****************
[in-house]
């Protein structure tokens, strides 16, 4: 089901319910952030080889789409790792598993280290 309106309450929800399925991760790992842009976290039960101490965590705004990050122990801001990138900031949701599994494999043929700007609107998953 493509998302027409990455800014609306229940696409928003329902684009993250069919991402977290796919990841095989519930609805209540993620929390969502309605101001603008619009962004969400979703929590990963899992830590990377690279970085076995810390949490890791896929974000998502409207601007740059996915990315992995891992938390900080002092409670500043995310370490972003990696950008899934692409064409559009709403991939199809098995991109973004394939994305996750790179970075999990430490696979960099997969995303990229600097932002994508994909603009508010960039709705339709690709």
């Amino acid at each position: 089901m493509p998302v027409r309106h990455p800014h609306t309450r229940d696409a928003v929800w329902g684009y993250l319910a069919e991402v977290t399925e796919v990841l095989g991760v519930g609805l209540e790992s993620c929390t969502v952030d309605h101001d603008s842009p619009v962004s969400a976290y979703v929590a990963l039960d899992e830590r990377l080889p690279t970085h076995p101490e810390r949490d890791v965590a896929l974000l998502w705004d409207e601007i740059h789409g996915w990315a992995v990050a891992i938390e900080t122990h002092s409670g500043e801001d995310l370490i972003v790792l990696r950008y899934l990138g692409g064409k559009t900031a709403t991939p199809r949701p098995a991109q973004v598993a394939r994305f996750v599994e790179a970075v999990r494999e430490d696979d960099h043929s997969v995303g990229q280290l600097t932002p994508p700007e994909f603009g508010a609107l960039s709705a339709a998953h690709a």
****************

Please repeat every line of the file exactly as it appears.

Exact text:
[in-house]
């Protein structure tokens, strides 16, 4: 089901319910952030080889789409790792598993280290 309106309450929800399925991760790992842009976290039960101490965590705004990050122990801001990138900031949701599994494999043929700007609107998953 493509998302027409990455800014609306229940696409928003329902684009993250069919991402977290796919990841095989519930609805209540993620929390969502309605101001603008619009962004969400979703929590990963899992830590990377690279970085076995810390949490890791896929974000998502409207601007740059996915990315992995891992938390900080002092409670500043995310370490972003990696950008899934692409064409559009709403991939199809098995991109973004394939994305996750790179970075999990430490696979960099997969995303990229600097932002994508994909603009508010960039709705339709690709």
């Amino acid at each position: 089901m493509p998302v027409r309106h990455p800014h609306t309450r229940d696409a928003v929800w329902g684009y993250l319910a069919e991402v977290t399925e796919v990841l095989g991760v519930g609805l209540e790992s993620c929390t969502v952030d309605h101001d603008s842009p619009v962004s969400a976290y979703v929590a990963l039960d899992e830590r990377l080889p690279t970085h076995p101490e810390r949490d890791v965590a896929l974000l998502w705004d409207e601007i740059h789409g996915w990315a992995v990050a891992i938390e900080t122990h002092s409670g500043e801001d995310l370490i972003v790792l990696r950008y899934l990138g692409g064409k559009t900031a709403t991939p199809r949701p098995a991109q973004v598993a394939r994305f996750v599994e790179a970075v999990r494999e430490d696979d960099h043929s997969v995303g990229q280290l600097t932002p994508p700007e994909f603009g508010a609107l960039s709705a339709a998953h690709a």